If you spend much time on Twitter, you may have seen the following cartoon or something like it:
The implication here is that many of the social beliefs we hold today are very different from what people held 50 years ago, and (possibly, therefore) it’s not radical to still hold those beliefs today. The Tweet above doesn’t specify exactly what those beliefs are, but we can use survey data to dig into what those might be. Thankfully, one of the greatest social surveys out there was first conducted in 1972, exactly 50 years ago: the General Social Survey.
What exactly did a normal person believe around 1972, according to the GSS?
Let me first use a question from Gallup that stretches back even further: approval of interracial marriage (defined here as marriage between whites and non-whites). The question goes back to the late 1950s, but in 1973 (almost 50 years ago) just 29% of all adults and just 25% of white adults said they approved of interracial marriage. Today, of course, the numbers are radically different: 94% of adults say they approve of interracial marriage, including 93% of adults in the US South (as late as 1991, just 33% of Southerners approved in this survey).
The GSS asked a related but slightly different question in 1972: whether someone favors a law against interracial marriage. Perhaps surprisingly, this question gets a very different answer: in 1972, only 36% of non-blacks approved of such a law. And the rest weren’t uncertain: 61% said they opposed such a law. In other words, we might say that many adults had a certain libertarian streak on this issue: while they didn’t personally approve of interracial marriage, they didn’t want the state to prohibit it.
For all of these questions, it’s hard to distinguish between whether beliefs actually changed or it became less socially acceptable to hold certain views, or at least to express them to a pollster. It’s an important possible effect, but one that we can’t really isolate in this data.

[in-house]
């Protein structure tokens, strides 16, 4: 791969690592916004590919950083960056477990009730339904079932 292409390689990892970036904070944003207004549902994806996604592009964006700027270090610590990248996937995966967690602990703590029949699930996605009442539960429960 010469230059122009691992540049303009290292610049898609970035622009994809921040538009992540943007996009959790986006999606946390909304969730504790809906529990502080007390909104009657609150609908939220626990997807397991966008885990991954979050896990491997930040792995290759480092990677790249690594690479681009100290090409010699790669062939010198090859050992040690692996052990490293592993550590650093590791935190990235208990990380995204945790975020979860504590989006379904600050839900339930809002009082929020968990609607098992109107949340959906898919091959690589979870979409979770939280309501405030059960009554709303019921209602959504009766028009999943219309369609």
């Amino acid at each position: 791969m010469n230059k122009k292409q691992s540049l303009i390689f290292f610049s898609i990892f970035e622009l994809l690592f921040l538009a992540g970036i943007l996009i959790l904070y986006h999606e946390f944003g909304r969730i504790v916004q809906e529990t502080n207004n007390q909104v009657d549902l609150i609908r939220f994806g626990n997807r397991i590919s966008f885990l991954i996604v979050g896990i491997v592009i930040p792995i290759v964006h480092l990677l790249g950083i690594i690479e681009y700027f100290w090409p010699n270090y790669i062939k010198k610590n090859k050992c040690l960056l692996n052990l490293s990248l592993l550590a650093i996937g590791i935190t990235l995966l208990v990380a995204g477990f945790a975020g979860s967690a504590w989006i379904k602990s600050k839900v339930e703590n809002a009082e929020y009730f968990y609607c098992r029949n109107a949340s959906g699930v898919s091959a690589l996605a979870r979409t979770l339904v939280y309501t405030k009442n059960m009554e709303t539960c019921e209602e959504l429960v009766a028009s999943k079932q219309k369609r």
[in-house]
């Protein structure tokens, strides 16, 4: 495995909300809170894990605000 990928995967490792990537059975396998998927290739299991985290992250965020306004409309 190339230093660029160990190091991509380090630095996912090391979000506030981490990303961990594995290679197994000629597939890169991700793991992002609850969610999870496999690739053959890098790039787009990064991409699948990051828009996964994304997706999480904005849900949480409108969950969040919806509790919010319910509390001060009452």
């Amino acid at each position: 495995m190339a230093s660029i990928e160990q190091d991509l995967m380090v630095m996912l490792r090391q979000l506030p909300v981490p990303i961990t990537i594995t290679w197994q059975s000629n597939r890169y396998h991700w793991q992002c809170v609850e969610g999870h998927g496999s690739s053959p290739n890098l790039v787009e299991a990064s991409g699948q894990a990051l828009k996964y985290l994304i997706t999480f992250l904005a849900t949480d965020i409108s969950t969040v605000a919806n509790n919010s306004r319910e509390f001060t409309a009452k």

So, what did a “normal person” think about interracial marriage 50 years ago? While they told Gallup pollsters that they didn’t approve of it, they told the GSS that they opposed laws against interracial marriage.
While the question of interracial marriage is mostly settled now (and even hinting that it should be changed can draw severe backlash), the question of non-heterosexual marriage is still controversial. While we don’t have data going back to 1972, the GSS does have a question about whether same-sex sexual relations are acceptable from 1973. In that year, only 11% of adults said it was “not wrong at all,” whereas today 61% of adults say this. In 1973, 70% of adults said it was “always wrong,” while today on 27% percent of adults say it’s always wrong (the decline starts in the early 1990s).
On the question of gay marriage, it seems that there wasn’t as much of a libertarian perspective. When the GSS first asked whether homosexuals should have the right to marry in 1988, just 11% of adults agreed, with 68% saying they disagreed (with the bulk saying they strongly disagreed). That’s very similar to the number that said same-sex relations were always wrong in 1988 (75%). For gay marriage, unlike interracial marriage, a “normal person” in the past disapproved of the activity and wanted it to be illegal.